HILL TROUT of Hindustan is no trout, but a large bony fish of a silver-grey spotted with black ; will eat can swallow ; is often taken with an infant brother while spinning for his high-caste neighbours, with an artificial minnow of glass, with a piece of rag or paper, with bees, or dragon-fiies caught off the bushes by the river, with a morsel of cabbage leaves boiled, but in general with the orthodox spinning, the minnow, or the artificial fly, made very largo and showy. In Kashmir, Live bags of these fish have been caught, some weighing 7 lbs. each. One seen in the market was 12 lbs. The Walur Lake, the Dhul Lake, and the Jhelum all swami with them about the mulberry trees, the fallen fruits of which seem to afford them in legions a sweet and pleasant diet, if one may judge by the mighty rush ensuing on a shaking of the boughs. Boatmen avail themselves of this, cover a bent pin with a phinip mulberry, and drop it amid the shoal. This fish is widely distributed ; abundant in the backwaters of the Ganges, in the great rapids of that river far above Hurdwar, and in Dehra Doon, in lat. 27° 28' N., in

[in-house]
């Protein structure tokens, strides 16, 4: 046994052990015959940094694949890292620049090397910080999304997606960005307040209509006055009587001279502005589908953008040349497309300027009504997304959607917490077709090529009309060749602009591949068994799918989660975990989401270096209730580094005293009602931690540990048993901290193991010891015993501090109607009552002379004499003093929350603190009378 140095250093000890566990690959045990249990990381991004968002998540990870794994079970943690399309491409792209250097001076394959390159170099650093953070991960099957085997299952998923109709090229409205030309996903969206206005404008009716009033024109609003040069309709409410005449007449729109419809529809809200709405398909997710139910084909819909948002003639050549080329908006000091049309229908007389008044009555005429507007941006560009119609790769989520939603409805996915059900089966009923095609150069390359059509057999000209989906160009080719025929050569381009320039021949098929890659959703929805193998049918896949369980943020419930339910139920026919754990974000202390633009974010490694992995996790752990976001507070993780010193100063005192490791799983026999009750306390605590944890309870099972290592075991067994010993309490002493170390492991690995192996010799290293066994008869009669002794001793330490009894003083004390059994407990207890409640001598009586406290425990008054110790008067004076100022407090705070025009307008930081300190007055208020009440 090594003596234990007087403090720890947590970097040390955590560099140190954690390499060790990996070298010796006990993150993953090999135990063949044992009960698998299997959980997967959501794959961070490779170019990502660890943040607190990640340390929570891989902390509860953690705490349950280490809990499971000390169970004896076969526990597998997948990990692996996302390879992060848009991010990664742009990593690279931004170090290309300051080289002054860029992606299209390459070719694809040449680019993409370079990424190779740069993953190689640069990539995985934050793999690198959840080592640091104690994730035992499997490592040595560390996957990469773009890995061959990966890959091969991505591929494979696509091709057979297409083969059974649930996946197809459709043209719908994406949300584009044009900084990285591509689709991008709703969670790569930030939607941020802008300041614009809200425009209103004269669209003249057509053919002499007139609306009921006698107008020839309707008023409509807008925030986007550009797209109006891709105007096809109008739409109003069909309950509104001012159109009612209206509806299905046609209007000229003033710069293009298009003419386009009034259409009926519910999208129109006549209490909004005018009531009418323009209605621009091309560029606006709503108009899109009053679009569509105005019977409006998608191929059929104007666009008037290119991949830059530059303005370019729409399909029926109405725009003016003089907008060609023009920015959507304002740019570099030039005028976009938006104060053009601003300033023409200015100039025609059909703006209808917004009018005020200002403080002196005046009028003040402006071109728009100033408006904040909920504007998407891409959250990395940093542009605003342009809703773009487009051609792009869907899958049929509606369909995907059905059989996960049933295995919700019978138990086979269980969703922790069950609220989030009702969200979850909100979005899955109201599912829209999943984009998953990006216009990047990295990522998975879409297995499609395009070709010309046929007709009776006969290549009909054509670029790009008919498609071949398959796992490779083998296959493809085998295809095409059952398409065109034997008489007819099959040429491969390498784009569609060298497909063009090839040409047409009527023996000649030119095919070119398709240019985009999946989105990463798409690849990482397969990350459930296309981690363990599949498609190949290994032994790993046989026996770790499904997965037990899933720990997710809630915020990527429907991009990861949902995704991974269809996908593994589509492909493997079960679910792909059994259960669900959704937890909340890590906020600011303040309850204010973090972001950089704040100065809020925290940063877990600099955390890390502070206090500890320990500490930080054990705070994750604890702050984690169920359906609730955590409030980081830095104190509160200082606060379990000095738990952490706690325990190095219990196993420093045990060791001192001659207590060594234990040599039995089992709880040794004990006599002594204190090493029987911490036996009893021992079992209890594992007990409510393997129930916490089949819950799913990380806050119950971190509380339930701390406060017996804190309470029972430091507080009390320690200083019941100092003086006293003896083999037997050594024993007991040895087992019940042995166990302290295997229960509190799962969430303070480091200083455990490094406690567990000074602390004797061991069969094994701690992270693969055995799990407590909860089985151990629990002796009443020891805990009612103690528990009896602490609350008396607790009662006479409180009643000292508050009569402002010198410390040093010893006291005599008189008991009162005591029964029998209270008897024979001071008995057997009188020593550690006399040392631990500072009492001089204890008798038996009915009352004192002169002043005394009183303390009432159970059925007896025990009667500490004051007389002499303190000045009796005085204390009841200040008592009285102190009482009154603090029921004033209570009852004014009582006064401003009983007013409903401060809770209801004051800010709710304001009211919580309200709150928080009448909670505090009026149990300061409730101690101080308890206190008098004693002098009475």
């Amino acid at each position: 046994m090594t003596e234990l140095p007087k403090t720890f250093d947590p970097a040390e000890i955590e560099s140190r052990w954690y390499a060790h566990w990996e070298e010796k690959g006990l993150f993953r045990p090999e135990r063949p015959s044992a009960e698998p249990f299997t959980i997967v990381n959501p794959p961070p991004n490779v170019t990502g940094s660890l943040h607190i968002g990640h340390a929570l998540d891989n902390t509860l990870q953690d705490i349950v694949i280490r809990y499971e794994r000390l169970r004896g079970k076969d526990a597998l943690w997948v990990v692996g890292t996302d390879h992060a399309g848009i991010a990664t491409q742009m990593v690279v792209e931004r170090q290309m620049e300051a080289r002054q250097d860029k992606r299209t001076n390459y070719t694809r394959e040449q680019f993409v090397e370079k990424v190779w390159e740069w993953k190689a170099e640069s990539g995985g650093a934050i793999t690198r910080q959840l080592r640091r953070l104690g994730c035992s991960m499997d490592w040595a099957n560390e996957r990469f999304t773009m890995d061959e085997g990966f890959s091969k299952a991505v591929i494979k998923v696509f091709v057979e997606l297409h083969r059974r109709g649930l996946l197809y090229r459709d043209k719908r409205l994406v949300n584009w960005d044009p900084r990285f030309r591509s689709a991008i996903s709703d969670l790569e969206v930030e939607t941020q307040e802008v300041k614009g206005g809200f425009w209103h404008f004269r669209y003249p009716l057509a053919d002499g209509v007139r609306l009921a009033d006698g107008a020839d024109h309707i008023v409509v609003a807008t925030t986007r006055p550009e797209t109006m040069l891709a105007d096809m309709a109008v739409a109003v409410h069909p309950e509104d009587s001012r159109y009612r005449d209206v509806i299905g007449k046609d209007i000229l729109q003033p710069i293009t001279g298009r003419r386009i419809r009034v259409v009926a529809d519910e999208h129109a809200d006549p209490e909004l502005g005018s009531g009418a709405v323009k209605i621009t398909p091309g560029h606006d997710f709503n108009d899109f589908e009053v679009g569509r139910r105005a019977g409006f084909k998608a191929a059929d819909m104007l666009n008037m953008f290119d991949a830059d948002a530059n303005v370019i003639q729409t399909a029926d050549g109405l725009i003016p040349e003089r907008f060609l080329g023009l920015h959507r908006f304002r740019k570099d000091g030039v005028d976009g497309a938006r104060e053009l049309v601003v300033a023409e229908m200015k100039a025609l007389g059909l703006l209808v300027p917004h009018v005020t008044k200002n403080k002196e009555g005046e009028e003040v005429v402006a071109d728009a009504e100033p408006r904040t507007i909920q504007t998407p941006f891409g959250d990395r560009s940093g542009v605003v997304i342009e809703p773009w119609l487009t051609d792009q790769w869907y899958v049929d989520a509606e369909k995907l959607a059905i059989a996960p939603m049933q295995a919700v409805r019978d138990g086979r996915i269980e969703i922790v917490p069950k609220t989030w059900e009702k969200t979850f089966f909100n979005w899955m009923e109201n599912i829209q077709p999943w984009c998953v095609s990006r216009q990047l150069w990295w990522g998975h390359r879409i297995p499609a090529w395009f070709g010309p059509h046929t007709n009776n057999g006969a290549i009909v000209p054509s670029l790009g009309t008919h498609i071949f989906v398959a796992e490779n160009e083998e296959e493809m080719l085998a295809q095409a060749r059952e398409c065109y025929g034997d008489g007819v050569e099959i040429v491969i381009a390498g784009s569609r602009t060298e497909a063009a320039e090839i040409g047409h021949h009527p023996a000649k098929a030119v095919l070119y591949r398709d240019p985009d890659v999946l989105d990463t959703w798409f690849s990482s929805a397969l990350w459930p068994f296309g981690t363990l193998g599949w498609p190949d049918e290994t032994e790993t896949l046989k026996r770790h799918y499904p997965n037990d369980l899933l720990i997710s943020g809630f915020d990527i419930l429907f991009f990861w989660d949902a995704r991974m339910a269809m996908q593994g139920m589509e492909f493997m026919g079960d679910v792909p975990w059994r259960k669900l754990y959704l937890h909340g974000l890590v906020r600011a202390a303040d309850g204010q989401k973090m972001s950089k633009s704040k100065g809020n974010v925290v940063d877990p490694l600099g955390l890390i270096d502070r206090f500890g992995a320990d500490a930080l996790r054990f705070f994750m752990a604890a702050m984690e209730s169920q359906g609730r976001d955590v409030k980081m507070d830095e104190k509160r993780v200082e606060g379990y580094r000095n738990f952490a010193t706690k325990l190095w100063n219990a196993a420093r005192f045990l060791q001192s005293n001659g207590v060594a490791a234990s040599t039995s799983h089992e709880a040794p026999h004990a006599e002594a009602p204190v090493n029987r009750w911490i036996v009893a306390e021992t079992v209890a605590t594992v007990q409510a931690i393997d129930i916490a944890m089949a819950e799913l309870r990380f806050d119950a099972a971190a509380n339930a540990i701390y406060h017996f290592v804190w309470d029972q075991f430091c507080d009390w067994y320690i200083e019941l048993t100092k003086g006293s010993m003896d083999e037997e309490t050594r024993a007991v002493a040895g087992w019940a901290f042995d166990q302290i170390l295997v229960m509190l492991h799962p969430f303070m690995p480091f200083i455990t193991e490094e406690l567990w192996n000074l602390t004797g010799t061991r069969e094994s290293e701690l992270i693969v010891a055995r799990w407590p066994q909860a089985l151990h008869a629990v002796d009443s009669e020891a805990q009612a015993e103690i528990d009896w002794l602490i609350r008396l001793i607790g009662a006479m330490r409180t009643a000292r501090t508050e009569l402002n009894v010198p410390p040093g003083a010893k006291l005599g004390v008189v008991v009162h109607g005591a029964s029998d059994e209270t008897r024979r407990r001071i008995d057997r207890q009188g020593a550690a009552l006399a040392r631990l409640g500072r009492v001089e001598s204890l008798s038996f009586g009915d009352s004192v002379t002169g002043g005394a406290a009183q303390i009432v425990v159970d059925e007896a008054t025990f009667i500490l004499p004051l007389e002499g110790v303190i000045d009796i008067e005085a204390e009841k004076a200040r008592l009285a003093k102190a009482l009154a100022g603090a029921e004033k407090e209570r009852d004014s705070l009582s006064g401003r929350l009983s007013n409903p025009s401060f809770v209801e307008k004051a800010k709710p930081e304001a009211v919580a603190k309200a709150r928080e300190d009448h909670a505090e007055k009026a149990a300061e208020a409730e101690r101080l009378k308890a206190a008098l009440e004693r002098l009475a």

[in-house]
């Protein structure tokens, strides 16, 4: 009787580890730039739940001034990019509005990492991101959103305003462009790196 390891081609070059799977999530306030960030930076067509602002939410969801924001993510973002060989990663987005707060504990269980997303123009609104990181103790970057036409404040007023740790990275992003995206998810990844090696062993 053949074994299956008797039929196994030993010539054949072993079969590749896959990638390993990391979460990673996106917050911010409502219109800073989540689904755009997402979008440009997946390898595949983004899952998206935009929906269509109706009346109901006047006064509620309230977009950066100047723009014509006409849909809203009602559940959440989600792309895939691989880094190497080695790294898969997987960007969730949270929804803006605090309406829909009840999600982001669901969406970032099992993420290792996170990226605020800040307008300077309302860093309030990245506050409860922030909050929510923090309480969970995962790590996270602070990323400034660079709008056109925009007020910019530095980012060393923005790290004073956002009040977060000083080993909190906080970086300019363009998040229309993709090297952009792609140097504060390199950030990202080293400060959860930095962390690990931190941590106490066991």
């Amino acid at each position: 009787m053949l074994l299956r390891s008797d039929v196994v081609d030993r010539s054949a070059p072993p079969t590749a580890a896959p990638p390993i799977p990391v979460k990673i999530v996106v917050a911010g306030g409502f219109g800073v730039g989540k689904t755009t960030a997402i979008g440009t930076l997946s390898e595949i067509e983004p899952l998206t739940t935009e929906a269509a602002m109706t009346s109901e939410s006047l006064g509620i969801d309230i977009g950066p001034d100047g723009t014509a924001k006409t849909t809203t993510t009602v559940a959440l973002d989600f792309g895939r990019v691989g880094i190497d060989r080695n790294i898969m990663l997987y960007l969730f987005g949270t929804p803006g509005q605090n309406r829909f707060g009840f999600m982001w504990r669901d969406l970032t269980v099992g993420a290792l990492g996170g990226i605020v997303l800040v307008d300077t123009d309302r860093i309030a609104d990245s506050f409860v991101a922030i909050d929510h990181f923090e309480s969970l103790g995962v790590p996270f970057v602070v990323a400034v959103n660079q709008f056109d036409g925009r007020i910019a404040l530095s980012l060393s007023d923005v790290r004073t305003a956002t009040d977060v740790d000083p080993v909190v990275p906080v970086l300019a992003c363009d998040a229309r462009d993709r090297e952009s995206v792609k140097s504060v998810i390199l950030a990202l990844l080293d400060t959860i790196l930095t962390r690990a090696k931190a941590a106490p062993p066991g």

13 the upper branches of rahmaputra, and in the Mishmi and Abor backwaters, also in most of the small rivers of the Panjab, in which latter locality it does not seem to grow very large, though plentifully, owing perhaps to its being the common food of numerous fish of prey. Is abundant, though small, in Central India, in Bundelkhand and Jhansi districts. That it is eatable, is all that can be said, but giving good sport in its way, and yielding subsistence to the monsters of the deep, and useful in diverting their attention from mischief to their own breed. The Europeans in Northern India apply the name of trout to three spotted carp, species of Barilius. B. bola, which takes a fly well, is said to attain 5 lbs. weight. It is found in Northern India, Assam, and Burma. B. tileo, smaller, is of Assam and Bengal ; and B. bendilisis is a third small species. See Chiliva ; Fish ; Fisheries.